As the eve of Eid al-Adha approaches in Dakar, Senegal, locals are heading to an unconventional location to pick up the holiday’s sacrificial sheep: the Israeli embassy.
Since 2006, the embassy has provided families with sheep for the holiday of Tabaski – the Wolof name for Eid al-Adha.“It’s always an emotional moment because you can see what this act means to the Senegalese community,” Ben Bourgel, Israel’s ambassador to Senegal, told The Jerusalem Post.For Senegalese Muslims, who make up roughly 95% of the country’s population, Tabaski is the year’s biggest holiday. It is a commemoration of the story of Ibrahim (Abraham), whom God asked to sacrifice his cherished son, Ismail (Ishmael), but then told him at the last minute he could swap in a ram.Celebrations began at sunset on Tuesday, June 27 and last until July 1.For poorer Muslim families, buying a sheep is a significant financial burden, and often requires months of saving in the buildup to the holiday.
“They’re very grateful. People come and pray for Israel, pray for the embassy,” Bourgel said. “We don’t even have to publish this event. People are expecting it and reach out way in advance.”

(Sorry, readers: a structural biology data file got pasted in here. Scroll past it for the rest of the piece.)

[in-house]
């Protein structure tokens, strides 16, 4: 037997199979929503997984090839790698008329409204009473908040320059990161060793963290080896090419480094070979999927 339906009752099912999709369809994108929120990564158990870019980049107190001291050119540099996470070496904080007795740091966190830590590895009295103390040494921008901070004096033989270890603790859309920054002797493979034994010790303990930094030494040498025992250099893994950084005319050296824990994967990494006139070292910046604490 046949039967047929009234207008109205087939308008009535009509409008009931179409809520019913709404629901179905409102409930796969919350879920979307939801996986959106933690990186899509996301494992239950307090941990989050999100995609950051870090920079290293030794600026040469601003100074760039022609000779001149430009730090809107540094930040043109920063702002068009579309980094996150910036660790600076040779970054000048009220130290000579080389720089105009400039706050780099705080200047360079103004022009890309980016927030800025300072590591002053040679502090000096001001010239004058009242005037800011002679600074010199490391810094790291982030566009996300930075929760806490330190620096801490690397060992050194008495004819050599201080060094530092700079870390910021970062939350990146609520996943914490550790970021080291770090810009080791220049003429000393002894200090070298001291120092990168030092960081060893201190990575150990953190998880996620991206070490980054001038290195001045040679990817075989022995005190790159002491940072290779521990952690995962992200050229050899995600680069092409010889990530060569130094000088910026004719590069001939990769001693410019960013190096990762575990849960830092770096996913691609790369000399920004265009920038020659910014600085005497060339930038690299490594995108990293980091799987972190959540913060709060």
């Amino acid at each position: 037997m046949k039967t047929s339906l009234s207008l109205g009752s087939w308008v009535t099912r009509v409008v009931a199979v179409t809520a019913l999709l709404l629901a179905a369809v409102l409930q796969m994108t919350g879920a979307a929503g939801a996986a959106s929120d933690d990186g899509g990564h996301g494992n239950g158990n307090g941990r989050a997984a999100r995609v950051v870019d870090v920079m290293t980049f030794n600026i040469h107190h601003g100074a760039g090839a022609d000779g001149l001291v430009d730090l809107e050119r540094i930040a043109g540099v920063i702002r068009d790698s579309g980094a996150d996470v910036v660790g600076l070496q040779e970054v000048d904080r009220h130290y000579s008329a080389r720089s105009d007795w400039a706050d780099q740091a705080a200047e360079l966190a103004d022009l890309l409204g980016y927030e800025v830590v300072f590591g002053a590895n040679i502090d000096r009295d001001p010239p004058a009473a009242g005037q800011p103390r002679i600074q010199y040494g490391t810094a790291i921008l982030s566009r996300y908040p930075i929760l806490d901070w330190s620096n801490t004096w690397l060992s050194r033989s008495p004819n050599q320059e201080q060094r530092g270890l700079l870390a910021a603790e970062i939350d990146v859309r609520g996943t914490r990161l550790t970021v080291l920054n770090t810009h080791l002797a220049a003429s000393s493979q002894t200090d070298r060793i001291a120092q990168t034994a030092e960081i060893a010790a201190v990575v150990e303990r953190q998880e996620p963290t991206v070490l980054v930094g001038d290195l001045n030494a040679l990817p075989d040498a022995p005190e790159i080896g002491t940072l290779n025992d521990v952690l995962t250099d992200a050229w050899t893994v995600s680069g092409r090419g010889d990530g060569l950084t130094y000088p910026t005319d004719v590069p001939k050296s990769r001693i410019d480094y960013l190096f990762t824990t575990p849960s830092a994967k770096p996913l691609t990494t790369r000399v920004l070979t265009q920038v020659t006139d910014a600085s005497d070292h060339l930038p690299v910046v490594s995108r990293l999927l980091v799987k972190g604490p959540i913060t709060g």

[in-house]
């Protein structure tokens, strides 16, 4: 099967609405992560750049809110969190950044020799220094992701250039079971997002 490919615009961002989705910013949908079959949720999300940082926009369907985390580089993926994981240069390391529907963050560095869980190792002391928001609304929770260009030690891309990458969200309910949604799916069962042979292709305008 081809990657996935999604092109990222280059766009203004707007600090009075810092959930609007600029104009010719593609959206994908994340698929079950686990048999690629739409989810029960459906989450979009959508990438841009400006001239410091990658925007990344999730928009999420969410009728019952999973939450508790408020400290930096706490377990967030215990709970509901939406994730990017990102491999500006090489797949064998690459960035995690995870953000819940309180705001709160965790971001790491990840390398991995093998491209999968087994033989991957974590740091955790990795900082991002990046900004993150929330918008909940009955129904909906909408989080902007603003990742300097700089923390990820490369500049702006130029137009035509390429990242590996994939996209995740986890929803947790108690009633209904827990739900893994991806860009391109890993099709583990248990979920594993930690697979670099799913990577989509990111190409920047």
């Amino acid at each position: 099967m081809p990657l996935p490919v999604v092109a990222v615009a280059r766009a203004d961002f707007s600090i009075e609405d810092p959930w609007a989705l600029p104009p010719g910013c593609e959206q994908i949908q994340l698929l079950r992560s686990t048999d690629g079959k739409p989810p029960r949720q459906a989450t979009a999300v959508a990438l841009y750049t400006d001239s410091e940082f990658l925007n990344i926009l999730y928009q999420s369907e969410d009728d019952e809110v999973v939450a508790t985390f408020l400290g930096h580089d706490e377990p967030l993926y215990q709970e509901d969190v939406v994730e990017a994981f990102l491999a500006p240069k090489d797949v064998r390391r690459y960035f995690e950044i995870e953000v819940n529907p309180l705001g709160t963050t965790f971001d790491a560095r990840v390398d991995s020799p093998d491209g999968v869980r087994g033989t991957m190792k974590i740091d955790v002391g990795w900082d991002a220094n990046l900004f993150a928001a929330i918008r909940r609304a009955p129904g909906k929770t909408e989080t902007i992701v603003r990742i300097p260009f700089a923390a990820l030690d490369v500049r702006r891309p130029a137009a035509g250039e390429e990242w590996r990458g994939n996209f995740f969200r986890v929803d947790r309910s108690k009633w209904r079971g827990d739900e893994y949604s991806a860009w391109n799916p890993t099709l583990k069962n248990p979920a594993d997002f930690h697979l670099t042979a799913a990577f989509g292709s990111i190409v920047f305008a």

Years of tradition
To mark the annual tradition of gifting sheep, the embassy held a ceremony on Thursday with a celebration at the Dakar school Centre Guindi.The embassy, which regularly hosts meals on Shabbat and Jewish holidays, also works to support a number of local causes throughout the year.Ahead of each school year, the embassy distributes school supplies and IT equipment to schools in Dakar as well as more remote communities in Senegal.When it comes to the Tabaski holiday, the embassy purchased the sheep in advance and distributed them to local religious groups and also directly to local citizens in Dakar, according to Israeli Deputy Ambassador Waleed Gadban.Bourgel added that “through this tradition, our embassy wants to engage with the community and promote interfaith cooperation.”